"The bigger they are, the harder they fall." It's the worst nightmare of every investor in today's market -- buying a rocket stock just before it takes a nosedive.

Sometimes, stocks rise for a reason. But sometimes, the rise becomes the reason. However often we caution them not to, investors have a habit of buying "hot" stocks, then trusting momentum to keep them moving upward.

Unfortunately, a too-lofty price can make even a great company a lousy investment. Below, I list a few stocks that may fit that unfortunate bill. According to the smart folks at finviz.com, these stocks have more than doubled over the past year, and they just might be ripe to fall back to earth:

Companies

Recent Price

CAPS Rating (out of 5):

ReneSola (NYSE: SOL)

$5.07

*****

Alcoa (NYSE: AA)

$13.30

****

Vale S.A. (Nasdaq: VALE)

$27.86

****

U.S. Steel (NYSE: X)

$52.94

****

Freeport-McMoRan (NYSE: FCX)

$75.16

****

Companies are selected by screening for 100% and higher price appreciation over the last 12 months on finviz.com. Current pricing provided by Yahoo! Finance. CAPS ratings from Motley Fool CAPS.

Since the darkest days of early 2009, a change has come over the markets. People are starting to talk more about an economic recovery, and less about the end of civilization as we know it. With the renewed economic optimism, commodities stocks have enjoyed their own kind of renewal, as shares of Alcoa and U.S. Steel, Vale and Freeport, surged.

Much like their peers elsewhere in the markets, CAPS members are eager to own commodity stocks. But they think one company out will do even better as the economy regains steam. Let's shine a light on ...

The bull case for ReneSola
My Foolish colleague TMFKopp introduced us to this little-known solar wafer manufacturer back in June: 

ReneSola [is] ... not focusing primarily on manufacturing solar cells, but rather on making the silicon wafers that companies such as Suntech (NYSE: STP) and JA Solar use to make their solar cells. So instead of trying to build the best mousetrap, ReneSola is providing springs to the mousetrap manufacturers. To me, that makes ReneSola a better pick to capitalize on the potential of solar power overall.

Speaking of potential, CAPS member ak2infinity sees a lot of it in: "the burgeoning solar market in China." One of only a very few countries that can claim to have kept on growing throughout the global recession, China has a vested interest in exploring new forms of energy to keep its economy humming (and its population employed). According to ak2infinity, ReneSola is: "potentially recipients of subsidies from the Chinese government in the near future."

But this is more than just a China story. According to nibs61

[This] Alternate energy stock ... could be in the right place at the right time. The management team seems to be in tune with the direction of the world and they are concerned with growth and profits. They are expected to get back to profits by the next quarter ( June's reporting cycle) and from their I see double digit growth.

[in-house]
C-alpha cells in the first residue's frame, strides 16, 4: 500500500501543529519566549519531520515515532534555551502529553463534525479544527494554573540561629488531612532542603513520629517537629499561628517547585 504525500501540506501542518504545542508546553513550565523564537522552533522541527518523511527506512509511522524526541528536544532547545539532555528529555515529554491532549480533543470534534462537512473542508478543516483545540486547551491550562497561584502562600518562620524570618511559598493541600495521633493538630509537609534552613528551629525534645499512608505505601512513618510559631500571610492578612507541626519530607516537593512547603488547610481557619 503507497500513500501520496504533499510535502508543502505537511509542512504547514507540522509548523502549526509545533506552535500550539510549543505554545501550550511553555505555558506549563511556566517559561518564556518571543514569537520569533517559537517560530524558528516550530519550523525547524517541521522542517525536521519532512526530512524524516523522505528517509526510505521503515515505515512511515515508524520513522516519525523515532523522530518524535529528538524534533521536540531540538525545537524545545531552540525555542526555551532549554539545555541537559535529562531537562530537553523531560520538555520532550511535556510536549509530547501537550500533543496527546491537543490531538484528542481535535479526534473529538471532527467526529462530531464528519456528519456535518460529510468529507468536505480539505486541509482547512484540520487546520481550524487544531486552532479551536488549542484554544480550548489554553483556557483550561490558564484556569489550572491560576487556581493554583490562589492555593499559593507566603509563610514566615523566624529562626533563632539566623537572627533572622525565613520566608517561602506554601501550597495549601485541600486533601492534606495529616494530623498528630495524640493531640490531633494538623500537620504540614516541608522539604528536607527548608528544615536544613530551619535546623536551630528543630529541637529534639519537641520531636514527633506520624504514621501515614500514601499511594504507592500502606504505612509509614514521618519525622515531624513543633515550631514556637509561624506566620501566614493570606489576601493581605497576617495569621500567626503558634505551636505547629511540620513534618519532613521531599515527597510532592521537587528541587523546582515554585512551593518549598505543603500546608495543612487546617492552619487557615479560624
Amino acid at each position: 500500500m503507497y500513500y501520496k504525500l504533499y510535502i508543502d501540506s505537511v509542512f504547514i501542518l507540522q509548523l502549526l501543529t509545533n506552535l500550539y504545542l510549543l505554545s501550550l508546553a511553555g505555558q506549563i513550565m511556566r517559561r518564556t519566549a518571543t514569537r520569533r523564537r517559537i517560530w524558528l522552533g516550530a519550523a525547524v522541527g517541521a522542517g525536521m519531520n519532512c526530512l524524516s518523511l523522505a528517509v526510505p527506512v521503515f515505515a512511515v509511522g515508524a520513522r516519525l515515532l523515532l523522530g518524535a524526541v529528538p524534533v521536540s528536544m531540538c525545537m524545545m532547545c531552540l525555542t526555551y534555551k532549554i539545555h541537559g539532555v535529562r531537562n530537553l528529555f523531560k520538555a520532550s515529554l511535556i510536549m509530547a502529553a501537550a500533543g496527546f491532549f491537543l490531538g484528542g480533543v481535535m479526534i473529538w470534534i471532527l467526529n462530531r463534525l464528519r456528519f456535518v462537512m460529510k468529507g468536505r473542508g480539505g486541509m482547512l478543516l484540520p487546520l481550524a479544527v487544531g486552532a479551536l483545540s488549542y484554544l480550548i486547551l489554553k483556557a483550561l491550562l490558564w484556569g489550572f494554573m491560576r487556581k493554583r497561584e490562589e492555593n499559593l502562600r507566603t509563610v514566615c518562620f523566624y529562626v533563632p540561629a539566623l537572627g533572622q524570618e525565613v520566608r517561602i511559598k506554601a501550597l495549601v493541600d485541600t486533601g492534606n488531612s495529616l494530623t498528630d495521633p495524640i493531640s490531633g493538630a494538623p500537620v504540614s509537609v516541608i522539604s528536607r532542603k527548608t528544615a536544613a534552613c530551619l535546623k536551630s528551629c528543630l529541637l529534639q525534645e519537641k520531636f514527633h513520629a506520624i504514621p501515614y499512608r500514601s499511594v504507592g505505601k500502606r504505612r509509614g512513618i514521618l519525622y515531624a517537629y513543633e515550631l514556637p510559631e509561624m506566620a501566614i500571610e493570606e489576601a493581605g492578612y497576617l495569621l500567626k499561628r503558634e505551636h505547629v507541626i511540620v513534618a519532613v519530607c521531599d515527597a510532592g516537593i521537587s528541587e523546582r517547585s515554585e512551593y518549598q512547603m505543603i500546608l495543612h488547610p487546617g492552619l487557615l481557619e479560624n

Next quarter?
Or sooner. Just two weeks ago, ReneSola seemed very much on the growth path, signing a contract with an unidentified "major global solar company" (rumored to be with BP's (NYSE: BP) Solar International) to provide 200 megawatts of solar modules this year, and a further 400 MW over the next two years. This will be ReneSola's first-ever major OEM solar module contract; to date, the company has confined itself mainly to manufacturing silicon wafers, as mentioned above.

When news of this deal broke, ReneSola stock enjoyed a short burst of investor appeal -- but already, doubts seem to be emerging, and the stock's given back some of its mid-February gains.

Why? I've got a couple of suspicions. I've mentioned already how I feel about the solar industry's cash-burning ways, and its penchant for dilutive stock offerings to keep itself solvent in the absence of cash profits. In short, I just don't find the economics of this business very attractive. ReneSola, I fear, couldn't have picked a worse time to join the ultracompetitive module-manufacturing segment of the solar supply chain.

Foolish takeaway
But the situation may be even worse than that. Many of the CAPS members who've praised ReneSola in the past have done so largely because, as a wafer manufacturer, the firm tried to avoid the cutthroat pricing wars downstream in the silicon supply chain. Instead, it focused on building the "mousetrap springs" that TMFKopp mentioned. Now, ReneSola is hawking its own "mousetraps" to the major solar firms, while trying to convince rival mousetrap manufacturers to buy its "springs." Don't you think this might engender just the tiniest bit of resentment among its new rivals?

I do. And I fear this may make a bad situation -- already replete with burning cash, missing profits, and plentiful stock dilution -- even worse for ReneSola. This company could transform from rocket stock to dud in short order.

That's just my opinion. If you think I'm wrong, don't be shy. Tell me right now why you believe ReneSola is a buy.

Motley Fool CAPS: It's fun, it's free, and it just might make you famous.

Fool contributor Rich Smith does not own shares of, nor is he short, any company named above. You can find him on CAPS, publicly pontificating under the handle TMFDitty, where he's currently ranked No. 621 out of more than 150,000 members. Suntech Power Holdings is a Motley Fool Rule Breakers recommendation. The Fool has a disclosure policy.